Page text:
Connecticut is in a deep financial pickle and is in danger of seeing a mass exodus of businesses looking for states where taxes are lower and private sector employers are welcome.
Connecticut, a state of 3.6 million people, just passed a two-year, $40 billion state budget, which is roughly the amount Washington Gov. Jay Inslee, a Democrat, and lawmakers in Olympia are grappling over. But an accumulation of tax increases has Connecticut taxpayers steaming and looking to leave.
This is what happened.
Right after Gov. Dannel Malloy assumed office in 2011, he and fellow Democratic lawmakers passed a $2.5 billion income-tax hike — the biggest in the state’s history. The problem is the revenue got spent, taxpayers fled the state and the flimsy economy never really pulled out of the Great Recession.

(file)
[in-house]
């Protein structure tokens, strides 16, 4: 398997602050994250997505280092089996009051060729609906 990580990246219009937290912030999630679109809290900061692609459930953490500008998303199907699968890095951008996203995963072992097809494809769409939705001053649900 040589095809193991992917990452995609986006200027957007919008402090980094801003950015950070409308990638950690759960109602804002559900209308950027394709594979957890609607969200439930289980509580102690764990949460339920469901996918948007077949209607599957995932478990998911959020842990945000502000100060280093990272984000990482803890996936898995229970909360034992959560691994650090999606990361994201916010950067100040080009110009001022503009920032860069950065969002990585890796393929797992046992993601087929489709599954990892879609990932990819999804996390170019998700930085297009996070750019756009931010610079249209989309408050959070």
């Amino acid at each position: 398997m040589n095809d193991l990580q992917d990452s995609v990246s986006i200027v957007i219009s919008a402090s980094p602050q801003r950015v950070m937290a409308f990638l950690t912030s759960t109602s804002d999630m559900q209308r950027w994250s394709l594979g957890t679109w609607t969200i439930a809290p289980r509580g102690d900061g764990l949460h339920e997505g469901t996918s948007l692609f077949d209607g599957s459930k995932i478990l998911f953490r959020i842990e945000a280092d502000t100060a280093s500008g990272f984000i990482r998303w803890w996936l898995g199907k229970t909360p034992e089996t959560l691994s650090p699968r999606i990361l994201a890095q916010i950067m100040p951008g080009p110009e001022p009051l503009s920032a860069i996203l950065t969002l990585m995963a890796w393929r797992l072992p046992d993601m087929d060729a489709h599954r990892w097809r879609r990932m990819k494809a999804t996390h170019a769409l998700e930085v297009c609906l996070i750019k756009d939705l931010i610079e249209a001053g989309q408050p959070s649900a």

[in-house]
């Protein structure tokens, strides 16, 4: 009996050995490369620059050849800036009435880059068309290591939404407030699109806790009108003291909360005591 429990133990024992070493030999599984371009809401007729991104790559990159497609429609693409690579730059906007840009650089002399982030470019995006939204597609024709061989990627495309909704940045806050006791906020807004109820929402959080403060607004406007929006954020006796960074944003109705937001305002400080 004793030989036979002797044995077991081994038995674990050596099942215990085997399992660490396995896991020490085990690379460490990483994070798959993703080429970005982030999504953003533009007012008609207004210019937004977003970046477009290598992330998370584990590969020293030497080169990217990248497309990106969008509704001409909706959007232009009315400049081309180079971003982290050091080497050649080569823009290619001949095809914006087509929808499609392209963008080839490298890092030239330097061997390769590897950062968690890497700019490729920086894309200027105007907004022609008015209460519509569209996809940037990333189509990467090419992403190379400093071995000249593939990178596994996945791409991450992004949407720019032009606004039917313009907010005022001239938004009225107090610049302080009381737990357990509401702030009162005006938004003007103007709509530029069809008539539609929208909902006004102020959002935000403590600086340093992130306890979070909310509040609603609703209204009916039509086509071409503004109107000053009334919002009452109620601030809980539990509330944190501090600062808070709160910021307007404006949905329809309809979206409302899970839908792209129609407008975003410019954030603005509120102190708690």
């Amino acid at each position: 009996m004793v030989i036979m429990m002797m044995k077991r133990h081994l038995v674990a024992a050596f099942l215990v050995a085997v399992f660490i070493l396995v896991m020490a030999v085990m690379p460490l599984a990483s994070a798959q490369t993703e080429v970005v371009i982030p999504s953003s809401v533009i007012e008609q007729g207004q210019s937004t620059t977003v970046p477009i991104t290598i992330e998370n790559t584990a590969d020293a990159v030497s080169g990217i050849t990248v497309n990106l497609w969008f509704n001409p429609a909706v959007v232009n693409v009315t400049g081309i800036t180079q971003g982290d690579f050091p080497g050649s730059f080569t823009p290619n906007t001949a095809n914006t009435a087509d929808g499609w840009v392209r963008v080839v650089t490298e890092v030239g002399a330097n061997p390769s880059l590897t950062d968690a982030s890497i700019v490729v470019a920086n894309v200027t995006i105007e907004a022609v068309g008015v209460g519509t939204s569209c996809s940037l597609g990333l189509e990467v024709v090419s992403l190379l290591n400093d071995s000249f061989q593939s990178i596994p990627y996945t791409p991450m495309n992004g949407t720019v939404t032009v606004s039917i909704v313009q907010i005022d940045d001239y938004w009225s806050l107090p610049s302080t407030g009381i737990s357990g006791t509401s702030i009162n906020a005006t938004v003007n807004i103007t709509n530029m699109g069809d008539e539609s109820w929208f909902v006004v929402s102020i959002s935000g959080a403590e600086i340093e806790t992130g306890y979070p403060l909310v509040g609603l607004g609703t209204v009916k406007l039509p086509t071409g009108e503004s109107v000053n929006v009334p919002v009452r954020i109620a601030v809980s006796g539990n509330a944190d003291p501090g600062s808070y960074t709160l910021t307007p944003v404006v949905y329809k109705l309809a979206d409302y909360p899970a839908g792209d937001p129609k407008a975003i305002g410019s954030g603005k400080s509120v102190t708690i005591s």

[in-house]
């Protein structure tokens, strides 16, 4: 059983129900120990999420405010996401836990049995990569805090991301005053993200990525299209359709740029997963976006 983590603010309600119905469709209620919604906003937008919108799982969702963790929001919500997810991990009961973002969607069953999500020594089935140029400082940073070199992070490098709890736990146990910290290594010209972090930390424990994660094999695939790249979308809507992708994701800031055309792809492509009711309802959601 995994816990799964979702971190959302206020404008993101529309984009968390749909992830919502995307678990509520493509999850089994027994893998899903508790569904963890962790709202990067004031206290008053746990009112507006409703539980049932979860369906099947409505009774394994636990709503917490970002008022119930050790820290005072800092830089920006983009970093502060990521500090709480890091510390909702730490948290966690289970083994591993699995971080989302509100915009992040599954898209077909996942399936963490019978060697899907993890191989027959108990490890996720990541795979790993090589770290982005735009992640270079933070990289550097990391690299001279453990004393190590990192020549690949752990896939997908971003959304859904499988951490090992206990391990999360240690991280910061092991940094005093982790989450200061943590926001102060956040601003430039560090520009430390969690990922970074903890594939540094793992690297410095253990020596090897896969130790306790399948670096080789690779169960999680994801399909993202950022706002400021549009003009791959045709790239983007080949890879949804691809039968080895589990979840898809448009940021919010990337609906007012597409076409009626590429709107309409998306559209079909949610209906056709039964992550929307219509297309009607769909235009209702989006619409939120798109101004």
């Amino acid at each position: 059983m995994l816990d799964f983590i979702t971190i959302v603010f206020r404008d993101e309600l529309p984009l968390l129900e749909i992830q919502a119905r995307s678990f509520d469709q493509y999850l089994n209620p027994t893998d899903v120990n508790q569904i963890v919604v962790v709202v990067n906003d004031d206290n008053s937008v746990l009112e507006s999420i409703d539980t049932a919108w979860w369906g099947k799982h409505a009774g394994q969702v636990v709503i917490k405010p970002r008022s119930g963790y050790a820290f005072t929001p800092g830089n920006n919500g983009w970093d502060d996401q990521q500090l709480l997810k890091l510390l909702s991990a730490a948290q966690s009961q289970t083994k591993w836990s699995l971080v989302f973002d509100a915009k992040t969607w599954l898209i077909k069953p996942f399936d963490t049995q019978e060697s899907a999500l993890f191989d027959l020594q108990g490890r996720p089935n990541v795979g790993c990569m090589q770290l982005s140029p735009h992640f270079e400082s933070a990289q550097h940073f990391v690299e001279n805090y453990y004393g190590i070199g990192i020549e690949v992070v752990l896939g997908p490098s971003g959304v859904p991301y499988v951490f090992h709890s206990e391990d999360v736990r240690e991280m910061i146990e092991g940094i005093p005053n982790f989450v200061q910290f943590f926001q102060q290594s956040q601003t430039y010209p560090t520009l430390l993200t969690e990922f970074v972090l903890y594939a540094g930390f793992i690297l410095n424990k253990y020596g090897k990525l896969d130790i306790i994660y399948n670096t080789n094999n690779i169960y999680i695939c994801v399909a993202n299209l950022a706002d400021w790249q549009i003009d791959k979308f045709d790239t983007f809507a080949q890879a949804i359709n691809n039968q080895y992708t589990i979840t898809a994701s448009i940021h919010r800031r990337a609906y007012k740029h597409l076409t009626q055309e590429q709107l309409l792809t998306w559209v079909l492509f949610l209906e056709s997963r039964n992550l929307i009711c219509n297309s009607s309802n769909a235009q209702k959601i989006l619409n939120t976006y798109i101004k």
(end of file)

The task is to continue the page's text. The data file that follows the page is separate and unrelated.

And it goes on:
During his 2014 re-election campaign, Malloy promised not to raise taxes and said there would not be a budget deficit, but a year later lawmakers, with Malloy’s blessing, passed $1.2 billion in new taxes, mostly on employers, to plug a gaping $2 billion budget hole.
According to the Investor’s Business Daily, the seeds of Connecticut’s ongoing budget crisis date back to 1991, when then-Gov. Lowell Weicker Jr. introduced the state’s first-ever income tax as a new revenue source that would solve Connecticut’s budget woes for decades.